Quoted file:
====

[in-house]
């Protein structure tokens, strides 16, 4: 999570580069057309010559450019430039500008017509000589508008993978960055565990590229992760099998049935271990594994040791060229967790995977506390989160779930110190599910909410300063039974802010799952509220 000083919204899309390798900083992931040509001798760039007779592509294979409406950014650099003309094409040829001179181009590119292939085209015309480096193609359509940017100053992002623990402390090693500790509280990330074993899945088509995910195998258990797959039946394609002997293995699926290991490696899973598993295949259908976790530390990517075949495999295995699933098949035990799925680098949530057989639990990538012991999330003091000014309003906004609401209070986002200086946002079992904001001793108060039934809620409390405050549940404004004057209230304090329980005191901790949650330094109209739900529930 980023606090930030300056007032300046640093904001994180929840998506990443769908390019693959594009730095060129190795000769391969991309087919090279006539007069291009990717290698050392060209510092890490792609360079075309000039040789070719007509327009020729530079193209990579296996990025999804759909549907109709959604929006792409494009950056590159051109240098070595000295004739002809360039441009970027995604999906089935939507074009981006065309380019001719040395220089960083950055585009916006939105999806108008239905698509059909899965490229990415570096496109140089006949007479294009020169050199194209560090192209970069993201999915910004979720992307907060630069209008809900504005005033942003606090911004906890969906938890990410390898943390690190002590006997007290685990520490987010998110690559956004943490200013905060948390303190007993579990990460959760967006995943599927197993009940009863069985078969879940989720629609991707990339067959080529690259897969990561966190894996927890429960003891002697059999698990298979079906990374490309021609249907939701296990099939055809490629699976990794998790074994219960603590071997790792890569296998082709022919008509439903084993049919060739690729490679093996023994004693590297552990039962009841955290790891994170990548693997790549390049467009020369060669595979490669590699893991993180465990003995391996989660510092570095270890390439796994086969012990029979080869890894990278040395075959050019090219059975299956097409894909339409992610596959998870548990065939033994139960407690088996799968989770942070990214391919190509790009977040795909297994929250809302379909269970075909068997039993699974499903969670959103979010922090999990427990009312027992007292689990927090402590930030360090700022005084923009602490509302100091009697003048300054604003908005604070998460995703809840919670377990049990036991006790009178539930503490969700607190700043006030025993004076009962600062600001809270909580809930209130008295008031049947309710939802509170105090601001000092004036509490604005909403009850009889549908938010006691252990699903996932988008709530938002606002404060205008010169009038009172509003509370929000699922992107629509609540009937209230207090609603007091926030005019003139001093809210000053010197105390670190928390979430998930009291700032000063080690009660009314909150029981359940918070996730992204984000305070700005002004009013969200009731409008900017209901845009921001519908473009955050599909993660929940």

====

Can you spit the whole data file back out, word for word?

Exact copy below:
[in-house]
């Protein structure tokens, strides 16, 4: 999570580069057309010559450019430039500008017509000589508008993978960055565990590229992760099998049935271990594994040791060229967790995977506390989160779930110190599910909410300063039974802010799952509220 000083919204899309390798900083992931040509001798760039007779592509294979409406950014650099003309094409040829001179181009590119292939085209015309480096193609359509940017100053992002623990402390090693500790509280990330074993899945088509995910195998258990797959039946394609002997293995699926290991490696899973598993295949259908976790530390990517075949495999295995699933098949035990799925680098949530057989639990990538012991999330003091000014309003906004609401209070986002200086946002079992904001001793108060039934809620409390405050549940404004004057209230304090329980005191901790949650330094109209739900529930 980023606090930030300056007032300046640093904001994180929840998506990443769908390019693959594009730095060129190795000769391969991309087919090279006539007069291009990717290698050392060209510092890490792609360079075309000039040789070719007509327009020729530079193209990579296996990025999804759909549907109709959604929006792409494009950056590159051109240098070595000295004739002809360039441009970027995604999906089935939507074009981006065309380019001719040395220089960083950055585009916006939105999806108008239905698509059909899965490229990415570096496109140089006949007479294009020169050199194209560090192209970069993201999915910004979720992307907060630069209008809900504005005033942003606090911004906890969906938890990410390898943390690190002590006997007290685990520490987010998110690559956004943490200013905060948390303190007993579990990460959760967006995943599927197993009940009863069985078969879940989720629609991707990339067959080529690259897969990561966190894996927890429960003891002697059999698990298979079906990374490309021609249907939701296990099939055809490629699976990794998790074994219960603590071997790792890569296998082709022919008509439903084993049919060739690729490679093996023994004693590297552990039962009841955290790891994170990548693997790549390049467009020369060669595979490669590699893991993180465990003995391996989660510092570095270890390439796994086969012990029979080869890894990278040395075959050019090219059975299956097409894909339409992610596959998870548990065939033994139960407690088996799968989770942070990214391919190509790009977040795909297994929250809302379909269970075909068997039993699974499903969670959103979010922090999990427990009312027992007292689990927090402590930030360090700022005084923009602490509302100091009697003048300054604003908005604070998460995703809840919670377990049990036991006790009178539930503490969700607190700043006030025993004076009962600062600001809270909580809930209130008295008031049947309710939802509170105090601001000092004036509490604005909403009850009889549908938010006691252990699903996932988008709530938002606002404060205008010169009038009172509003509370929000699922992107629509609540009937209230207090609603007091926030005019003139001093809210000053010197105390670190928390979430998930009291700032000063080690009660009314909150029981359940918070996730992204984000305070700005002004009013969200009731409008900017209901845009921001519908473009955050599909993660929940």